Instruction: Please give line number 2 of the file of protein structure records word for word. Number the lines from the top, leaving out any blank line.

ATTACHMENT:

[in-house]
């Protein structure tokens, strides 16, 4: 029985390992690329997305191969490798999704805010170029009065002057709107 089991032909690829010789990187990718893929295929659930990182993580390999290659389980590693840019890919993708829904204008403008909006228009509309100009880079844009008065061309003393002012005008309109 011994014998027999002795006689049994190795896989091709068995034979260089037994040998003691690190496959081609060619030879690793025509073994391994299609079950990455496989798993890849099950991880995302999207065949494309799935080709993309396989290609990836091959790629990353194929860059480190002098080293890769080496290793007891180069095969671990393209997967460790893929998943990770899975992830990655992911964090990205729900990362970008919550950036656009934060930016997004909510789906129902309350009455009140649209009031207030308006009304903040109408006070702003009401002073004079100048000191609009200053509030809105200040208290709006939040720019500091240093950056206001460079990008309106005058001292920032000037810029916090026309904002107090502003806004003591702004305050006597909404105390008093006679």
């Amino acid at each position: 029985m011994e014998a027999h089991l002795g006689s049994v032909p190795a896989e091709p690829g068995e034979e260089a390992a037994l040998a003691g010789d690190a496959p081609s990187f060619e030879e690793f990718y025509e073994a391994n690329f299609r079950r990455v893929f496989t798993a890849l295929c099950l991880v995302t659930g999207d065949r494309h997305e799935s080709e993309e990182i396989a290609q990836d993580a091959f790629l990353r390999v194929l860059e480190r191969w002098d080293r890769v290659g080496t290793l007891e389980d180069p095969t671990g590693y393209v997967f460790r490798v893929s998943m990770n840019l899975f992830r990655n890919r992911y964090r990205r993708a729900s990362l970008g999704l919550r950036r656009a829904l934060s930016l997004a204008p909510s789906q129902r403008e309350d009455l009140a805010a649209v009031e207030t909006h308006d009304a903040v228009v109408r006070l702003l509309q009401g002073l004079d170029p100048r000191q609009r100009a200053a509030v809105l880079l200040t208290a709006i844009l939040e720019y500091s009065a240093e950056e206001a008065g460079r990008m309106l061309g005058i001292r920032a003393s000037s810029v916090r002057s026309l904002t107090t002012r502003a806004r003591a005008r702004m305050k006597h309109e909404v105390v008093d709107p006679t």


């Protein structure tokens, strides 16, 4: 029985390992690329997305191969490798999704805010170029009065002057709107 089991032909690829010789990187990718893929295929659930990182993580390999290659389980590693840019890919993708829904204008403008909006228009509309100009880079844009008065061309003393002012005008309109 011994014998027999002795006689049994190795896989091709068995034979260089037994040998003691690190496959081609060619030879690793025509073994391994299609079950990455496989798993890849099950991880995302999207065949494309799935080709993309396989290609990836091959790629990353194929860059480190002098080293890769080496290793007891180069095969671990393209997967460790893929998943990770899975992830990655992911964090990205729900990362970008919550950036656009934060930016997004909510789906129902309350009455009140649209009031207030308006009304903040109408006070702003009401002073004079100048000191609009200053509030809105200040208290709006939040720019500091240093950056206001460079990008309106005058001292920032000037810029916090026309904002107090502003806004003591702004305050006597909404105390008093006679």